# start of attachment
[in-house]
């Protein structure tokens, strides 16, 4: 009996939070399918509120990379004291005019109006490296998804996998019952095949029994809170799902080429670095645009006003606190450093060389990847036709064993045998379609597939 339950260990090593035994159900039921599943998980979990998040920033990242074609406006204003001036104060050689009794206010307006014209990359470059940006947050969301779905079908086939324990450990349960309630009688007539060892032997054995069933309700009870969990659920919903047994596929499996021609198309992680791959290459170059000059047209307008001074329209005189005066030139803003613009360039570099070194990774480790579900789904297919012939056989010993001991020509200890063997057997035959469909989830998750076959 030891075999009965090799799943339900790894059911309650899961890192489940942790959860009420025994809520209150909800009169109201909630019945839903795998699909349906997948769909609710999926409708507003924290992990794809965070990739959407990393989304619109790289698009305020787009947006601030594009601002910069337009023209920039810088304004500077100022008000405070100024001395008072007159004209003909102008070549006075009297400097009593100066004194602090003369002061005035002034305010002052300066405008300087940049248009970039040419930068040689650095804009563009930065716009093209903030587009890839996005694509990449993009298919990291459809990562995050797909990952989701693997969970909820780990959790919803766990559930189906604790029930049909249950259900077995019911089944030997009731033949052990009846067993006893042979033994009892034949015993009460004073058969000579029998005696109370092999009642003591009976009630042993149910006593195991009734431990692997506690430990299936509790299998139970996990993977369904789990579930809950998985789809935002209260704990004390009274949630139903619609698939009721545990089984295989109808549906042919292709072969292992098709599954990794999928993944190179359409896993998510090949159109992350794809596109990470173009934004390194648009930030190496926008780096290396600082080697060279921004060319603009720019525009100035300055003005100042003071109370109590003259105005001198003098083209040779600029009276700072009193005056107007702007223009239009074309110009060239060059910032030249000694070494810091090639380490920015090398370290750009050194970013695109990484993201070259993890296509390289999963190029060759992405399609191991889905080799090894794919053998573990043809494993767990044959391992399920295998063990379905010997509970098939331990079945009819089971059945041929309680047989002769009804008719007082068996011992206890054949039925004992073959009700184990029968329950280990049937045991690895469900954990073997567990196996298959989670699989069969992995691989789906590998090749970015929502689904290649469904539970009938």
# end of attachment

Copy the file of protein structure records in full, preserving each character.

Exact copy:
[in-house]
């Protein structure tokens, strides 16, 4: 009996939070399918509120990379004291005019109006490296998804996998019952095949029994809170799902080429670095645009006003606190450093060389990847036709064993045998379609597939 339950260990090593035994159900039921599943998980979990998040920033990242074609406006204003001036104060050689009794206010307006014209990359470059940006947050969301779905079908086939324990450990349960309630009688007539060892032997054995069933309700009870969990659920919903047994596929499996021609198309992680791959290459170059000059047209307008001074329209005189005066030139803003613009360039570099070194990774480790579900789904297919012939056989010993001991020509200890063997057997035959469909989830998750076959 030891075999009965090799799943339900790894059911309650899961890192489940942790959860009420025994809520209150909800009169109201909630019945839903795998699909349906997948769909609710999926409708507003924290992990794809965070990739959407990393989304619109790289698009305020787009947006601030594009601002910069337009023209920039810088304004500077100022008000405070100024001395008072007159004209003909102008070549006075009297400097009593100066004194602090003369002061005035002034305010002052300066405008300087940049248009970039040419930068040689650095804009563009930065716009093209903030587009890839996005694509990449993009298919990291459809990562995050797909990952989701693997969970909820780990959790919803766990559930189906604790029930049909249950259900077995019911089944030997009731033949052990009846067993006893042979033994009892034949015993009460004073058969000579029998005696109370092999009642003591009976009630042993149910006593195991009734431990692997506690430990299936509790299998139970996990993977369904789990579930809950998985789809935002209260704990004390009274949630139903619609698939009721545990089984295989109808549906042919292709072969292992098709599954990794999928993944190179359409896993998510090949159109992350794809596109990470173009934004390194648009930030190496926008780096290396600082080697060279921004060319603009720019525009100035300055003005100042003071109370109590003259105005001198003098083209040779600029009276700072009193005056107007702007223009239009074309110009060239060059910032030249000694070494810091090639380490920015090398370290750009050194970013695109990484993201070259993890296509390289999963190029060759992405399609191991889905080799090894794919053998573990043809494993767990044959391992399920295998063990379905010997509970098939331990079945009819089971059945041929309680047989002769009804008719007082068996011992206890054949039925004992073959009700184990029968329950280990049937045991690895469900954990073997567990196996298959989670699989069969992995691989789906590998090749970015929502689904290649469904539970009938």